While the effect of the upcoming natural gas deliverability crisis will be similar to those suffered by consumers in the 1970s, the solutions will be radically different. First, unlike the last time the US faced an extended period of spiraling prices and demand outstripping supply, the coal nuclear power generation industries will not ride to the rescue. To reduce demand from the natural gas electricity generation sector, US coal generation doubled from 700 billion kilowatts per annum in 1970 to 1,400 billion kilowatts per annum in 1985. In addition to the huge growth in coal-fired generation, the number of operational nuclear reactors grew from 20 in 1970 to 96 in 1985 and kilowatts generated grew from 22 billion kilowatts to 384 billion during this period. Clearly, with approximately 50 gigawatts of coal fired generation shutting down to comply with EPA regulations before the end of next year and numerous nuclear plant closures announced over the past couple years, the US will have a hard time reducing natural gas demand from the utility sector.
But aren’t there other ways to reduce natural gas demand should production falter? Yes, but they are far more painful. The gas intensive manufacturing industries that are locating new production facilities in the US to take advantage of low prices are going to be very difficult to cut off once the deliverability crisis begins. For example, with US gas prices amongst the cheapest in the world and transportation costs on the rise due to rising oil prices, fertilizer manufacturing in the US is on the rise. A $1.8 billion fertilizer plant is under construction in Iowa and when it is completed late next year it will be a large consumer of natural gas. For much of the past two decades the US has seen its fertilizer production decline and has increasingly relied on imports. Additionally, chemical companies from around the world are either building or investigating the construction of dozens of new plants to take advantage of cheap American natural gas. Here again, this will be difficult demand to destroy.
Fortunately, there is much that can be done to mitigate the coming natural gas deliverability crisis. While there will nearly certainly be a pick up in natural gas drilling, I am not optimistic this will be enough to offset the advanced maturity of America’s natural gas fields. Similarly, efficiency gains and turning down thermostats (Remember how well President Carter’s plea and sweaters worked?) will not be nearly enough to rebalance the market once a 1970s-style deliverability crisis begins. The long-term solution lies in the distributed power revolution that is in its early stages. As I discuss in my book, despite incumbent utilities efforts to squash the distributed power revolution, rising consumer electricity prices and the huge leaps in efficiency of recent years in residential solar and energy storage will dramatically change how many Americans view their regulated utility.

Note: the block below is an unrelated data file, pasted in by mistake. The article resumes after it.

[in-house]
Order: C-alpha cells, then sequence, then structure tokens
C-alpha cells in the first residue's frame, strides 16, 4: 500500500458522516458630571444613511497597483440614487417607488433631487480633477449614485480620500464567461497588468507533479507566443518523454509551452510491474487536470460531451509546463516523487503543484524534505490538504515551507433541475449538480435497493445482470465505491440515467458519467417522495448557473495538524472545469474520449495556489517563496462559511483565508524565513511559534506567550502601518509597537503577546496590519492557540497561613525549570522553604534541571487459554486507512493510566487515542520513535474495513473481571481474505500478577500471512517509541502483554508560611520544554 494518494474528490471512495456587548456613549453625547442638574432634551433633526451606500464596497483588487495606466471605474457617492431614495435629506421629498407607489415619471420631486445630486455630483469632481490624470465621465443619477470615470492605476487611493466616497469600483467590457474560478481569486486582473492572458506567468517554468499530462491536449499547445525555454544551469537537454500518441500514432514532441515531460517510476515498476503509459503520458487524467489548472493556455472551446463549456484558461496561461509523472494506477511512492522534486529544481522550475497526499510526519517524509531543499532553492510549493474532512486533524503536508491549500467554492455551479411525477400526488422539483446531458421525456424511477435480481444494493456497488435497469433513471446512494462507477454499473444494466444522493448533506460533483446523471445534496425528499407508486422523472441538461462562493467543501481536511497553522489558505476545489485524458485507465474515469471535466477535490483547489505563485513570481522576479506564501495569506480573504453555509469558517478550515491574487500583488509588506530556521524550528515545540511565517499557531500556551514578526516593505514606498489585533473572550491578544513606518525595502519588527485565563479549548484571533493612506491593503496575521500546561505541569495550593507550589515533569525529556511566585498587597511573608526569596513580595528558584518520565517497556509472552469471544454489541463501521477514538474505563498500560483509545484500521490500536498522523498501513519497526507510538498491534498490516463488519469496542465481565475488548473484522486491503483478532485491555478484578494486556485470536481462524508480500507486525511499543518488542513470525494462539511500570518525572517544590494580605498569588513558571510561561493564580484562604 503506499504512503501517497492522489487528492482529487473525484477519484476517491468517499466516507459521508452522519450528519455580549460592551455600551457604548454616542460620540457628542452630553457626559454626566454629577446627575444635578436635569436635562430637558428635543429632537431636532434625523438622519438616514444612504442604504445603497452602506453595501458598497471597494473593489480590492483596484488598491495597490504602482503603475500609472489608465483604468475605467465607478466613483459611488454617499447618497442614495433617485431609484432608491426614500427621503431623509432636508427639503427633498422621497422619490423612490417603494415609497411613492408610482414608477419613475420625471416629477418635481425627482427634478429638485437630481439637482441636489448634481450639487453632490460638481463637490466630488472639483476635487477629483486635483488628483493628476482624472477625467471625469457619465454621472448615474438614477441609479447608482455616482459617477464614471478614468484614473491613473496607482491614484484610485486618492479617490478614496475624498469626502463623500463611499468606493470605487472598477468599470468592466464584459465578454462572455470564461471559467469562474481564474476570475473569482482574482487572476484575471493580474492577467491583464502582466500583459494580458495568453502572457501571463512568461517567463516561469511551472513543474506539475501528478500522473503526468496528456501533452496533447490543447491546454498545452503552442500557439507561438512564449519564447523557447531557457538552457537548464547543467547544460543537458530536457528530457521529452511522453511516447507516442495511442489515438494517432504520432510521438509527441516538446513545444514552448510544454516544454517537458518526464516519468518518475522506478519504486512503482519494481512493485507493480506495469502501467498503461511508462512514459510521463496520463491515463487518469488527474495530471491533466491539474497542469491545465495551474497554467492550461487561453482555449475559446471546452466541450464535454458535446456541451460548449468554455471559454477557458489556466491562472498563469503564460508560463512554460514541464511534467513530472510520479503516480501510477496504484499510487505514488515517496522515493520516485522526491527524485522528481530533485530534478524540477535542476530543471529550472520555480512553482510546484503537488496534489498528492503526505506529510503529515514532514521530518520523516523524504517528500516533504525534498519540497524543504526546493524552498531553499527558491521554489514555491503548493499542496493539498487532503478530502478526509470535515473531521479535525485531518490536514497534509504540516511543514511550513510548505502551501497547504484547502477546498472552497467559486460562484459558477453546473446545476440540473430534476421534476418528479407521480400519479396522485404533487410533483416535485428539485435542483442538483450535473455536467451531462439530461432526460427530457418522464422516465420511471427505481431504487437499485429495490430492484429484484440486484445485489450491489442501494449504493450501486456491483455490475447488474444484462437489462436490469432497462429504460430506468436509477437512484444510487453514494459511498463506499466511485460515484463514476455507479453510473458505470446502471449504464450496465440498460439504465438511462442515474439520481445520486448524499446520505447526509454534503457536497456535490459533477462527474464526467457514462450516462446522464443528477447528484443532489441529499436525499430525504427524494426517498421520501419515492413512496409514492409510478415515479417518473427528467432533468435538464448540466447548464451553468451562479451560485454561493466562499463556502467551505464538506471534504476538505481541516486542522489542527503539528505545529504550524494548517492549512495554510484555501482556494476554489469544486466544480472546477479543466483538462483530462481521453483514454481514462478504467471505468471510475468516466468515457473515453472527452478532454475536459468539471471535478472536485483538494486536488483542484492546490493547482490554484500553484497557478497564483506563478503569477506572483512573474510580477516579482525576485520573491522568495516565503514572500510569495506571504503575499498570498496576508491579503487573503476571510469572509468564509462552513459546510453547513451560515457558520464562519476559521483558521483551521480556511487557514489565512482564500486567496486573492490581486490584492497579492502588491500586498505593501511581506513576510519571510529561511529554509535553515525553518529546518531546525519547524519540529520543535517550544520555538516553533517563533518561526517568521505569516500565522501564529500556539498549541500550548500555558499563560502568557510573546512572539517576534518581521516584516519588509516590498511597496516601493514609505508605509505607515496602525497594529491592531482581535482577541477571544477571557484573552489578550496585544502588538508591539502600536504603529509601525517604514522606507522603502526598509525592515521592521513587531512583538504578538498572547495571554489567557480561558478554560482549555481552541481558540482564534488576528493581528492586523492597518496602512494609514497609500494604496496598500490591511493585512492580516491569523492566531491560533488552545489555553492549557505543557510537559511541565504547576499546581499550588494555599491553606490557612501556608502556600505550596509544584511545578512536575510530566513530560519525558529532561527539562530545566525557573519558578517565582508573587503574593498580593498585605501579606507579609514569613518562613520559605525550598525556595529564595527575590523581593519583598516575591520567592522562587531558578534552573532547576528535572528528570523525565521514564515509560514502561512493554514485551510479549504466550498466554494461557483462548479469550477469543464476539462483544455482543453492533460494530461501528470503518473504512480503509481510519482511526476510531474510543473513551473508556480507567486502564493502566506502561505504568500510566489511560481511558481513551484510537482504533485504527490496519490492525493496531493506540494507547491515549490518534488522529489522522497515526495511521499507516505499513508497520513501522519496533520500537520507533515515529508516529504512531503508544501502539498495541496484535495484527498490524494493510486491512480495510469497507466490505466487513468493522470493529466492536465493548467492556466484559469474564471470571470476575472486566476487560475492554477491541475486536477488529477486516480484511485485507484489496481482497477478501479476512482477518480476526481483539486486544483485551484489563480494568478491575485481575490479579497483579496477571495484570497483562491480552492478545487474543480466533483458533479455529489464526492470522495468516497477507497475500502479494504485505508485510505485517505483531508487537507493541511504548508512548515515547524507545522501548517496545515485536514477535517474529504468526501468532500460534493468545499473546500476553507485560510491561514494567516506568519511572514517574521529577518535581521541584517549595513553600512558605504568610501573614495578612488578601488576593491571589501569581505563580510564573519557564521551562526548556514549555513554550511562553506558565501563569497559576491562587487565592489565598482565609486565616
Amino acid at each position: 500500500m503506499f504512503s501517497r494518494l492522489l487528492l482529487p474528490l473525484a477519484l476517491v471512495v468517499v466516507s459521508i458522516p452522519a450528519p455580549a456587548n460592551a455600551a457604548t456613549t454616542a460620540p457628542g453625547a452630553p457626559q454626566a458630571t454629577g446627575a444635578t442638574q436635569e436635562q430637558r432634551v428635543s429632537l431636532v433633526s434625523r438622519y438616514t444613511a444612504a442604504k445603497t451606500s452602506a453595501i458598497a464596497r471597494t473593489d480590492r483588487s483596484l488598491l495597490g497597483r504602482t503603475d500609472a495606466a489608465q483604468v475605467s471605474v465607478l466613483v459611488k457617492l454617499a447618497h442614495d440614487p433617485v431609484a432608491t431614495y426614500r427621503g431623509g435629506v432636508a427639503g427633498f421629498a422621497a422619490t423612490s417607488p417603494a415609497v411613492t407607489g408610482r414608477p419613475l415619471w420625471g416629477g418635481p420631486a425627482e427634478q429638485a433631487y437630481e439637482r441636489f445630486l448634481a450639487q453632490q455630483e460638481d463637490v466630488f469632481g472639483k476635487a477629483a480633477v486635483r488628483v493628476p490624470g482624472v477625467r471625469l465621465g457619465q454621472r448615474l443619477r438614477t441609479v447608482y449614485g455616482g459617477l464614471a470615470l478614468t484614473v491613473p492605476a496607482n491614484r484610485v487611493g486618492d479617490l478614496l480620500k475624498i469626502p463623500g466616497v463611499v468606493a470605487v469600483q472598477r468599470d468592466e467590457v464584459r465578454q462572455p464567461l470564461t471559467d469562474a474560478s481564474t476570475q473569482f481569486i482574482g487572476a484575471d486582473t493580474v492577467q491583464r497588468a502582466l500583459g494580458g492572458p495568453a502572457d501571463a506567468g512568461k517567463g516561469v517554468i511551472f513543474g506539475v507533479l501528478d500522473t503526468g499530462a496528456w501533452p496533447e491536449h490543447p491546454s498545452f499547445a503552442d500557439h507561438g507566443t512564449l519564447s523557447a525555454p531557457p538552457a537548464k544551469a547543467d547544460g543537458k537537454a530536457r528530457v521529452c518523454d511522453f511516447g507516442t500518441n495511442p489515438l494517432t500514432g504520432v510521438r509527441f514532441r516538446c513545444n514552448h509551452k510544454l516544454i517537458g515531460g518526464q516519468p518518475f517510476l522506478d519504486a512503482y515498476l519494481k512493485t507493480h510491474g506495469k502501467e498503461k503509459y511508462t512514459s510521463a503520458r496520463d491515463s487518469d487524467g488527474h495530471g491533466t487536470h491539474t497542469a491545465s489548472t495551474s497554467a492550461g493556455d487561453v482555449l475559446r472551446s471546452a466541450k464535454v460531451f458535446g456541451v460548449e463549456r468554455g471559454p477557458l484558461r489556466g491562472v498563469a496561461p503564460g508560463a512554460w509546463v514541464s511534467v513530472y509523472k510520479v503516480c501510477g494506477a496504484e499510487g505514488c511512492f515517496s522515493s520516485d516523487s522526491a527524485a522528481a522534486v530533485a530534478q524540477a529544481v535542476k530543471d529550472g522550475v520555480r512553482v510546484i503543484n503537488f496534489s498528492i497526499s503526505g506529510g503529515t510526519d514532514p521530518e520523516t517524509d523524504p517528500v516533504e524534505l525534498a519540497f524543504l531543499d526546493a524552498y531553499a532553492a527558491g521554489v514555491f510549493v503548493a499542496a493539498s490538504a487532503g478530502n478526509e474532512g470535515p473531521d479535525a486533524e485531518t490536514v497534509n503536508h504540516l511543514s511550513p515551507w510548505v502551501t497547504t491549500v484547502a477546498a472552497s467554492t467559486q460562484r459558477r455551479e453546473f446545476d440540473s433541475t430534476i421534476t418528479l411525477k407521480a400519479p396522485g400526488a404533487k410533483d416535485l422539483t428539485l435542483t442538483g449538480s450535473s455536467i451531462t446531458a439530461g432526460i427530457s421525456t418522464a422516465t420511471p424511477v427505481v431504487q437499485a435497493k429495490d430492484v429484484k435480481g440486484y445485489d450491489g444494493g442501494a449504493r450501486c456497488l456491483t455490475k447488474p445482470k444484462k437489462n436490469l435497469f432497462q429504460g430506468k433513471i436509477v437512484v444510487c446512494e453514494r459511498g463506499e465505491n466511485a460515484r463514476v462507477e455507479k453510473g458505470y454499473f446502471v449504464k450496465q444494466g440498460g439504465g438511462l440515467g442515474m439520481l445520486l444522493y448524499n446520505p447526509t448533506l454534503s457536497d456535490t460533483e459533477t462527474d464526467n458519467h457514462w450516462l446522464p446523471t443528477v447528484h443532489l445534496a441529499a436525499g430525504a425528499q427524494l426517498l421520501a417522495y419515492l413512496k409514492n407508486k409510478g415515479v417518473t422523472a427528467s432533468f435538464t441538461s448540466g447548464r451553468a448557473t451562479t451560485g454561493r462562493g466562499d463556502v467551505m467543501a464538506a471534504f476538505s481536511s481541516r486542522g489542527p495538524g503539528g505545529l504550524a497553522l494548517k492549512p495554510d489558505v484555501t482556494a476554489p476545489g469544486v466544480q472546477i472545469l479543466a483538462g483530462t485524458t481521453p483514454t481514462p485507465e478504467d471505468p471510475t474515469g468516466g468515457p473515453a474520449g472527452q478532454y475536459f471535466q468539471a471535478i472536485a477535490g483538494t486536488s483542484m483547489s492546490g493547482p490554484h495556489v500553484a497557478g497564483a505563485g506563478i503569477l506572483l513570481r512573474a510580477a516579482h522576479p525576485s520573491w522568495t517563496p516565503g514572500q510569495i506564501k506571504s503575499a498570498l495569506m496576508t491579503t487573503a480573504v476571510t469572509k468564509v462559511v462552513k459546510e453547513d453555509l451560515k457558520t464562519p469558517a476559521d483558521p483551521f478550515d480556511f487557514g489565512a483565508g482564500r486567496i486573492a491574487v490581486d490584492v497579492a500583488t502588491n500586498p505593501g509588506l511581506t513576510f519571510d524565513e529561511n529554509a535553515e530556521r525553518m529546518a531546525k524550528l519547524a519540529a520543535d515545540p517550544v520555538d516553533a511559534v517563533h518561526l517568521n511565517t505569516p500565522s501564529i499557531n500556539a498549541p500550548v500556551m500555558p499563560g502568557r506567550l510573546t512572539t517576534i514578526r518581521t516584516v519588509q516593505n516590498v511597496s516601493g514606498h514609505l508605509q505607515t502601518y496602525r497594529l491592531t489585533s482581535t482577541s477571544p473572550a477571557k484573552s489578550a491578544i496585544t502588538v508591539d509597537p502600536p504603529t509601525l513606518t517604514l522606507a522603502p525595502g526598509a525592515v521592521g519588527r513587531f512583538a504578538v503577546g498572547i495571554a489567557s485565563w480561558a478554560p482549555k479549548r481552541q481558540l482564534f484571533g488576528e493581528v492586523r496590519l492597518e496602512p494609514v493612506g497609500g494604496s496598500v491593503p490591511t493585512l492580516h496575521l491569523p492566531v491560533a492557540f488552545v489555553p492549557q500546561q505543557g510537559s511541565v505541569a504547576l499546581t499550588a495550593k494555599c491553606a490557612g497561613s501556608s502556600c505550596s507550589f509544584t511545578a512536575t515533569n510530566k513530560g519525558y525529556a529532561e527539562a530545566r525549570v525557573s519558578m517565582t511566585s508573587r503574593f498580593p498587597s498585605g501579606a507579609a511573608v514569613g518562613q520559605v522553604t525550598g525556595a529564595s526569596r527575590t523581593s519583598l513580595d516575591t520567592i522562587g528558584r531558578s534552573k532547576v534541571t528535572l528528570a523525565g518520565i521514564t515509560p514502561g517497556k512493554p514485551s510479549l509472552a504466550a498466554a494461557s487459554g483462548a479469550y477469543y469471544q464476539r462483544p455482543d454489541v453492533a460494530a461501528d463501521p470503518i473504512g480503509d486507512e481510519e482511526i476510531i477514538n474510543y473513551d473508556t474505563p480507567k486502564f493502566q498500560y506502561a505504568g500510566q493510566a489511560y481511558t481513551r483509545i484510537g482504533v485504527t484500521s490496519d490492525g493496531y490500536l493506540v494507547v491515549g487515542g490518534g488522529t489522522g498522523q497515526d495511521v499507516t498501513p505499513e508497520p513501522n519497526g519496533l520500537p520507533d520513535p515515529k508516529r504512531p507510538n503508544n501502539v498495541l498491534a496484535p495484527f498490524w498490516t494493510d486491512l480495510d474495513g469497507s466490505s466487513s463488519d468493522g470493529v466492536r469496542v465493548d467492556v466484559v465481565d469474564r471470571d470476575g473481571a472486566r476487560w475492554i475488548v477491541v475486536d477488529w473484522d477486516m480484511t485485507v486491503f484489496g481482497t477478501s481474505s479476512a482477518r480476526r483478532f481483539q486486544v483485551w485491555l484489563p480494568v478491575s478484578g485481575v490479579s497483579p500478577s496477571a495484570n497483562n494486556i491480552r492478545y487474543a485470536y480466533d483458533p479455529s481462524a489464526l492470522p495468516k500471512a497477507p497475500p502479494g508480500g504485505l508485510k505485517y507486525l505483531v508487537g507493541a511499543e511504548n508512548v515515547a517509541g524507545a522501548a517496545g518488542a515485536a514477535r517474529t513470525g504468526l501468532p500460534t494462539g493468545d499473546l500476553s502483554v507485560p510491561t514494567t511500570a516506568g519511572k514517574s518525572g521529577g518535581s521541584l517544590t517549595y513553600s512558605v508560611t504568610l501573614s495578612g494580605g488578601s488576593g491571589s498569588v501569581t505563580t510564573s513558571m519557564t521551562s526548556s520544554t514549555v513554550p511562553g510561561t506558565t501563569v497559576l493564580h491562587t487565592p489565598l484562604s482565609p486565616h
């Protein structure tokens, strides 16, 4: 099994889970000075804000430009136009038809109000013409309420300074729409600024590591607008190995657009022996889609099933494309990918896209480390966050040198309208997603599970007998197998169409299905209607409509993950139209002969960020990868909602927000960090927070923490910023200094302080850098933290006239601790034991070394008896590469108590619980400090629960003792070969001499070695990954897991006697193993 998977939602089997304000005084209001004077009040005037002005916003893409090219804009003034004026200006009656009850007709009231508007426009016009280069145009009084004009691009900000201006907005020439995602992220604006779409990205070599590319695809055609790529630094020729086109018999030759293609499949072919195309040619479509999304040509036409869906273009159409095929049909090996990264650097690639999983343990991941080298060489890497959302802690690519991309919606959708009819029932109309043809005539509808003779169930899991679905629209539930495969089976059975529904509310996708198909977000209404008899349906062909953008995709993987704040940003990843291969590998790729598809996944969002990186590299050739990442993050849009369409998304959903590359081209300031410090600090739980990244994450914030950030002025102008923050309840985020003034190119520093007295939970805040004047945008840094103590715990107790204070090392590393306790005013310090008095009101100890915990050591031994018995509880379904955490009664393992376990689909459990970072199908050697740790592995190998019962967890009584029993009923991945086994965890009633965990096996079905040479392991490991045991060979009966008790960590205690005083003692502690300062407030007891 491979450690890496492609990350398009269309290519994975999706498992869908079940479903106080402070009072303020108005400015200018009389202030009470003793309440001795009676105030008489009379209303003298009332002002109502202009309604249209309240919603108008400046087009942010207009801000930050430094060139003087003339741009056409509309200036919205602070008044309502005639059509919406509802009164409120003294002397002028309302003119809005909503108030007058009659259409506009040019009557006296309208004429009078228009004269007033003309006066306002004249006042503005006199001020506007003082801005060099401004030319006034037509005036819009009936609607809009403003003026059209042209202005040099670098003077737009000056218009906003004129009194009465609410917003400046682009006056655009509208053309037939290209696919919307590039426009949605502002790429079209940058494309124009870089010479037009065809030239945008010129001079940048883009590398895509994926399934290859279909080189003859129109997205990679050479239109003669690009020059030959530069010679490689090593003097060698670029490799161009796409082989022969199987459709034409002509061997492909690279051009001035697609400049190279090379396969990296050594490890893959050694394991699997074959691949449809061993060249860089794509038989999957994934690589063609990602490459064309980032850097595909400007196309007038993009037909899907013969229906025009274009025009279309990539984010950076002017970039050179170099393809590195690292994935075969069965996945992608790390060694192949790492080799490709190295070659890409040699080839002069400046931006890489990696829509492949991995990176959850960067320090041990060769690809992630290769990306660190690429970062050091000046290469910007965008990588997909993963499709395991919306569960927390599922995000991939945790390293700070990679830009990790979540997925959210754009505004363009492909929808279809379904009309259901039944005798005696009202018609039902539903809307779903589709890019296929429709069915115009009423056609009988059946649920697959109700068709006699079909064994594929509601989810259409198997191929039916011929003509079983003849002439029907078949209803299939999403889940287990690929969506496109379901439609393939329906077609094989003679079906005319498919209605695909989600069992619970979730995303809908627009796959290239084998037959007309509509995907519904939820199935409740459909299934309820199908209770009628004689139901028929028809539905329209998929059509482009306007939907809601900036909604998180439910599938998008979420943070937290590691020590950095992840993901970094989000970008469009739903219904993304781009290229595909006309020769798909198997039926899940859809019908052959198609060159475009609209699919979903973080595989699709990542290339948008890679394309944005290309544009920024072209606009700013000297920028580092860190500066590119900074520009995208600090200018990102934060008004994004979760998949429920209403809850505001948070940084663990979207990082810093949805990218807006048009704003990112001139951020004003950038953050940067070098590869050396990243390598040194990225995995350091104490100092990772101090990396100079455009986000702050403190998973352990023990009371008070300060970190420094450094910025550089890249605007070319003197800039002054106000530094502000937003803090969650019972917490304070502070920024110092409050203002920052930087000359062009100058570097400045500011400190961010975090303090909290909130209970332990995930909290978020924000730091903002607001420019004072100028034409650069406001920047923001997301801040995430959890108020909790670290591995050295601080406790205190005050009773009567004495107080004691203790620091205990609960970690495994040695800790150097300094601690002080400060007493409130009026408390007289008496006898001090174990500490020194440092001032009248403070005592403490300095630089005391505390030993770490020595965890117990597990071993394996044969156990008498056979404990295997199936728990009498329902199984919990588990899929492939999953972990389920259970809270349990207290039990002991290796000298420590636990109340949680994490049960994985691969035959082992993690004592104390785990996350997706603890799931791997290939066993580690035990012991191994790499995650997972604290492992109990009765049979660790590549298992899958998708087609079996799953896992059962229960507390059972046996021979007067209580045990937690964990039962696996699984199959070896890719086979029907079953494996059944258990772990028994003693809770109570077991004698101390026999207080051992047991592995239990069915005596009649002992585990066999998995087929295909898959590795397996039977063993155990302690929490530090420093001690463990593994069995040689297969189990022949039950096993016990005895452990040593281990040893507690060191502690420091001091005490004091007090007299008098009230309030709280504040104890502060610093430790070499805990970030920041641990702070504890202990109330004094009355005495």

We will soon see solar panels along with hot water heaters on the roofs of many homes, as we already do in many other parts of the world, as well as energy storage facilities in many basements. While some may think that grid parity for distributed generation will not be reached for decades and in the meantime the industry will need gobs of taxpayer money to be competitive with traditional forms of generation, it won’t. The tipping point is closer than you might think. Spiraling natural gas and electricity prices coupled with additional cost reductions and efficiency gains for distributed power will accelerate the achievement of grid parity. Still not convinced? The recent investments SolarCity (NASDAQ:SCTY) and Tesla Motors (NASDAQ:TSLA) are making in both solar panel and battery storage manufacturing are further proof that the distributed power revolution is for real.
Lastly, the coming natural gas deliverability crisis and bursting of the shale gas bubble will take many by surprise since virtually the entire mainstream media has bought into the unsupported belief that America has decades of cheap natural gas just waiting to be exploited. There will be much wailing and gnashing of teeth as many energy experts falsely claim that, similar to the housing crisis, ‘nobody could have seen this coming.’ This is simply not true. There is a large and growing body of empirical evidence to support the notion that the importance of shale gas has been overstated and that today’s level of shale gas production is woefully unsustainable.
Unfortunately, in today’s nonlinear world, the bursting of the shale gas bubble will not lead to a gradual increase in prices, but rather a violent spike that will be very difficult to mitigate. As we lurch closer to the inflection point where Marcellus production growth plateaus and can no longer make for declines in nearly every other field in America, everything will change. Today’s complacency will be replaced by panic as natural gas prices reach shockingly high levels. Don’t be caught off guard! (Full Disclosure: The author holds no economic interest in any of the companies mentioned in this article.)